A dragline at Ensham Mine went under in February’s floods, but mines are now working to protect the quality of the Fitzroy catchment.
A dragline at Ensham Mine went under in February’s floods, but mines are now working to protect the quality of the Fitzroy catchment. File

Govt gives CQ mines tick

WHILE environmental charges have been laid against two North Queensland mining companies for water management practices, the government has given CQ mines the tick of approval.

Last week charges were laid against two mining companies in north-west Queensland for environmental harm relating to water management.

The Queensland Government said last year it had worked closely with coalmine operators in the Fitzroy River Basin to introduce new waste water discharge management and monitoring requirements to ensure the future protection of the region’s water quality.

“All coalmines in the Fitzroy River Basin have since voluntarily agreed to implement changes in water discharge management practises,” Department of Environment and Resource Management assistant director-general Dean Ellwood said.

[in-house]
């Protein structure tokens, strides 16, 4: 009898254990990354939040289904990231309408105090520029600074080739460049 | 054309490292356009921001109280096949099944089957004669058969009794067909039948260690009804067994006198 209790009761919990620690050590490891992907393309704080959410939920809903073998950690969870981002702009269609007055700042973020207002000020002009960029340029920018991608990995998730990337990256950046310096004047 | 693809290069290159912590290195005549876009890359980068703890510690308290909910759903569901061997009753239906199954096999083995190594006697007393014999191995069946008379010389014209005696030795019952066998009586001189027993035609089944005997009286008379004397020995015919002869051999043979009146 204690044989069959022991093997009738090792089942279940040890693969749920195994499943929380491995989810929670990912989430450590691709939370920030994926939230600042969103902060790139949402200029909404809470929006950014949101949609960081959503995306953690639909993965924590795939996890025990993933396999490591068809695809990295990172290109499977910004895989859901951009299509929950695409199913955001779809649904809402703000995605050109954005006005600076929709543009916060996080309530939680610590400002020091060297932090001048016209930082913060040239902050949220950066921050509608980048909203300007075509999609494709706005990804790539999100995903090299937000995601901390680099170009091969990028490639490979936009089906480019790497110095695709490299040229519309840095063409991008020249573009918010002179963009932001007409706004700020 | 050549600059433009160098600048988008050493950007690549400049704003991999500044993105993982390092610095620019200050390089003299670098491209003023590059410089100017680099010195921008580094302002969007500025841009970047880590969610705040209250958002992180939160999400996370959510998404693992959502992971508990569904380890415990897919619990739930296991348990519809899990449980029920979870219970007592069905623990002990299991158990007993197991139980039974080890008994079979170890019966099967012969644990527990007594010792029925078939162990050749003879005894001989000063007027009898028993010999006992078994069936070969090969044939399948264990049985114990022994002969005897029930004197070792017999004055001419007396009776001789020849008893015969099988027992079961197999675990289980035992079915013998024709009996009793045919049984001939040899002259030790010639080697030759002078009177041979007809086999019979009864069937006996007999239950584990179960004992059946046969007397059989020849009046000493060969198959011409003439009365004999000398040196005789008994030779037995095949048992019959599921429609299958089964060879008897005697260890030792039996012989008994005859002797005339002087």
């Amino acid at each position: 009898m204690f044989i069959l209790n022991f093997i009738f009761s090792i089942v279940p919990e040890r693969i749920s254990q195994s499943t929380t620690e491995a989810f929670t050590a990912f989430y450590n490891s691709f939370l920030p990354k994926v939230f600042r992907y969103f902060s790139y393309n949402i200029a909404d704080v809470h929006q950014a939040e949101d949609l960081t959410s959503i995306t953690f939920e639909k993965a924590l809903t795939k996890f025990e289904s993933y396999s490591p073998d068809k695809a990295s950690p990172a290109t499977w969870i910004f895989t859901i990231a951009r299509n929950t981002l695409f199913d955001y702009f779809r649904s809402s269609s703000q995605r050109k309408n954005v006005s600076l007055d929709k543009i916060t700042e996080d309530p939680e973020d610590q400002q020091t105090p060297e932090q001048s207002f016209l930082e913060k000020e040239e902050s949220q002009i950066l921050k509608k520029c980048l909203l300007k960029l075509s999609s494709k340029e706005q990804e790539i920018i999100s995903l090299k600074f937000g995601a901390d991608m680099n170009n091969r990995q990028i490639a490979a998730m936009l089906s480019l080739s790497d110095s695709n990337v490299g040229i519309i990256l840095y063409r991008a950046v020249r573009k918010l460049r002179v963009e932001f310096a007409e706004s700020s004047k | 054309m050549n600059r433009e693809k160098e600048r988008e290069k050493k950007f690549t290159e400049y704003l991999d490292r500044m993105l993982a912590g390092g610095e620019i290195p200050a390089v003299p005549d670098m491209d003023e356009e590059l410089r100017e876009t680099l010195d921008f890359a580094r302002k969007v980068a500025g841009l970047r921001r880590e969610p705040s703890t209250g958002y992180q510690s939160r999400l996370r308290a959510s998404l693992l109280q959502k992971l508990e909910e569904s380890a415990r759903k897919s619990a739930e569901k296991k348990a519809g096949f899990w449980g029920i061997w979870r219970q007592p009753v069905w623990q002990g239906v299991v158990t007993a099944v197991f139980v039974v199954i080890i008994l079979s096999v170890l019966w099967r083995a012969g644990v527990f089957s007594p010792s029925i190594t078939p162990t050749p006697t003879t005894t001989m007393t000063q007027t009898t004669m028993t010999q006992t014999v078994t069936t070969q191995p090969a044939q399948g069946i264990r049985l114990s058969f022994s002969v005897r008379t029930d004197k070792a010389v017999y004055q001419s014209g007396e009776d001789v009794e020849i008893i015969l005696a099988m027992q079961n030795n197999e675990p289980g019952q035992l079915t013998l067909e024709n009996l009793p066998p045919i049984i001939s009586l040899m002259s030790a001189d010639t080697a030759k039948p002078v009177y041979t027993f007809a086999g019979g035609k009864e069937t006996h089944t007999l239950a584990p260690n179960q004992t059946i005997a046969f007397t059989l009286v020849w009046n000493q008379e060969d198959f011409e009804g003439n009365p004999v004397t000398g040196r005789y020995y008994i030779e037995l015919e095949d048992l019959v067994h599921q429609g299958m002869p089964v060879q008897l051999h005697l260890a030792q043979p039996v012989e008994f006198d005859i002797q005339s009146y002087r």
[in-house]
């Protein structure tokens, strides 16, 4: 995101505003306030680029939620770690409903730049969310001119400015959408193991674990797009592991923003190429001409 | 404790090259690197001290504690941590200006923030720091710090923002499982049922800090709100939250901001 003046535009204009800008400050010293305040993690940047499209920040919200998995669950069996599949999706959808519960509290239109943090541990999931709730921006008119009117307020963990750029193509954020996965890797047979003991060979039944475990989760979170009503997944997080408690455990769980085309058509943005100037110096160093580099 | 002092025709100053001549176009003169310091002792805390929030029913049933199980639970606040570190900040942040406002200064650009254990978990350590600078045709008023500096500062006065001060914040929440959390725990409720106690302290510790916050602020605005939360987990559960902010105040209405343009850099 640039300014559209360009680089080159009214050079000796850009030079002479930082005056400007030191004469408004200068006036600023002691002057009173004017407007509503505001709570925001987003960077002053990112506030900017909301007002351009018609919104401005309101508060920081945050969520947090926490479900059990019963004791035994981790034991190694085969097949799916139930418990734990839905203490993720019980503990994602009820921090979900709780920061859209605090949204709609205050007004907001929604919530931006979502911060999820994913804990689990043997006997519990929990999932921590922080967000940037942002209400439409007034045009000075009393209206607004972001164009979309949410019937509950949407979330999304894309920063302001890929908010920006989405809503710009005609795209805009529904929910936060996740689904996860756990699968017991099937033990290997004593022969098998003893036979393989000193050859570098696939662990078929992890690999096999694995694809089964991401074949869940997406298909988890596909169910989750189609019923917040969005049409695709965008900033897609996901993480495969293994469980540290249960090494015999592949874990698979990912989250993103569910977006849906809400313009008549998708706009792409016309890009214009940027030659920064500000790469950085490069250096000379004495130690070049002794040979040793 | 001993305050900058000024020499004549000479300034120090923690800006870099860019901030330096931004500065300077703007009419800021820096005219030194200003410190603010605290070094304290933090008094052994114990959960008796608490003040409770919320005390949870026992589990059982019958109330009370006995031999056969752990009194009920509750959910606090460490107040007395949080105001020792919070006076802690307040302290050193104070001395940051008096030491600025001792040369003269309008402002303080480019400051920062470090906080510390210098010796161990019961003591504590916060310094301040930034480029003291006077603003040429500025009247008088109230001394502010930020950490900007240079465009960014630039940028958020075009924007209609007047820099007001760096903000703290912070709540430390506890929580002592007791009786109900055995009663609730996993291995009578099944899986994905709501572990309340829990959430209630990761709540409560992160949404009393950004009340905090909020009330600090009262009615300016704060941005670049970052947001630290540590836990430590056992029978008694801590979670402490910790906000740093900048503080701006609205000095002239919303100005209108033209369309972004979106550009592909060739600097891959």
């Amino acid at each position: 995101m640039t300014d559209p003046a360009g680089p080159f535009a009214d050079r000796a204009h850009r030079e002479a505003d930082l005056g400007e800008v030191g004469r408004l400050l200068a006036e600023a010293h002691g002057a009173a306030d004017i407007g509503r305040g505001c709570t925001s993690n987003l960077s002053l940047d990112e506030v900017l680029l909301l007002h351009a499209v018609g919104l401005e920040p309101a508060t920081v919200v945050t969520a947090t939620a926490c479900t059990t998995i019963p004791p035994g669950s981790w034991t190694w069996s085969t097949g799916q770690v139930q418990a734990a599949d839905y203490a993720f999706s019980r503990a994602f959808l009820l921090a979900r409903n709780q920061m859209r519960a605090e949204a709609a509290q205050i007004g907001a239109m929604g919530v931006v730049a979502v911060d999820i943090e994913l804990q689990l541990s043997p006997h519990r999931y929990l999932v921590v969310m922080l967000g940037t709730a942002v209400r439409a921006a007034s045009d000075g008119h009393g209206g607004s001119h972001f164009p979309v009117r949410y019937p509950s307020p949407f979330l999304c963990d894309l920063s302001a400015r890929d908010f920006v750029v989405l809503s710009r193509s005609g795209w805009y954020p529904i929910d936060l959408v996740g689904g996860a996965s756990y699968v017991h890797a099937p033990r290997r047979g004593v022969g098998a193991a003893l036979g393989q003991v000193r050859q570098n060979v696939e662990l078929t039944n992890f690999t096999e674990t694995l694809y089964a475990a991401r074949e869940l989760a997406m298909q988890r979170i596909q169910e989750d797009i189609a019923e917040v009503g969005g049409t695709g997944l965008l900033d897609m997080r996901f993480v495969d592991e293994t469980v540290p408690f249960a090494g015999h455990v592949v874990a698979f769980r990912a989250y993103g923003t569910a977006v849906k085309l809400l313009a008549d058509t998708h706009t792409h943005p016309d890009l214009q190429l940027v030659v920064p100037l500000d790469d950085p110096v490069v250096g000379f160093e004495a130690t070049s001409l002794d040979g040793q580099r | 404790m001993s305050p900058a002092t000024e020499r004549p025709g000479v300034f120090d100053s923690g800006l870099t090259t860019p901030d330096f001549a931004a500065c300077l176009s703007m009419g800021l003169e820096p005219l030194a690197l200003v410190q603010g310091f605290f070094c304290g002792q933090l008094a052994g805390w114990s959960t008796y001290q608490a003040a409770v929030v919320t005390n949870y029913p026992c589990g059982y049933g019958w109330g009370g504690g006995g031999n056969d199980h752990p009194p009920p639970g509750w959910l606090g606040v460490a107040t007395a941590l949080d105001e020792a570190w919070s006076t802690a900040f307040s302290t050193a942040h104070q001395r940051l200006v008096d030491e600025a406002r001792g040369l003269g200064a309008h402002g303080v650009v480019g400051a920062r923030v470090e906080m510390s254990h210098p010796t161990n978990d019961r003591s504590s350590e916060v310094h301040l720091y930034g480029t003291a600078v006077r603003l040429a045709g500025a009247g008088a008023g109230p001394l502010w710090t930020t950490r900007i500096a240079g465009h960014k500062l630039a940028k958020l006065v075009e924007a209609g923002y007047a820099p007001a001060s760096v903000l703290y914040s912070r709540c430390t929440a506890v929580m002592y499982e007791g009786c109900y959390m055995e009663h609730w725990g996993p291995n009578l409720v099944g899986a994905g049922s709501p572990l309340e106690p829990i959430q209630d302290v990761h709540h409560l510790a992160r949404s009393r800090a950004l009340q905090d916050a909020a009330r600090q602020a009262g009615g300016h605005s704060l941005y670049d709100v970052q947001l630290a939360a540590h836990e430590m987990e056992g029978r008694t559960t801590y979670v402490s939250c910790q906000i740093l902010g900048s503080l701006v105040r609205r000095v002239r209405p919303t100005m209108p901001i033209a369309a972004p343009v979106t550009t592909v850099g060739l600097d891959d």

“The environmental licences for 42 coalmines in the basin have now been updated to ensure waste water management conditions are consistent across the region and will provide ongoing protection of downstream environmental values and water uses.

“While charges were recently laid against mining companies for alleged non-compliances in north-west Queensland associated with flooding events in 2009, such approach was not needed for the Fitzroy Basin because of the co-operative approach taken by the coalmining sector.”

Last week acting Climate Change and Sustainability Minister Andrew Fraser said MMG Century Limited, north-west of Mt Isa, had been charged with causing serious environmental harm by discharging contaminated wastewater into waterways during the heavy wet season earlier in the year.

He said Birla Mt Gordon Pty Ltd had also been charged over water issues such as continuing to store excessive amounts of contaminated water onsite.

“These charges are a stern reminder to the mining industry that disregarding environmental obligations is not acceptable,” Mr Fraser said.

Mr Fraser said that as the next wet season approaches, this was a timely reminder to all mining companies to be prepared or face hefty fines. The maximum penalty for this offence is $1.5 million.

Mr Fraser said these were not the only two mines being investigated by DERM.



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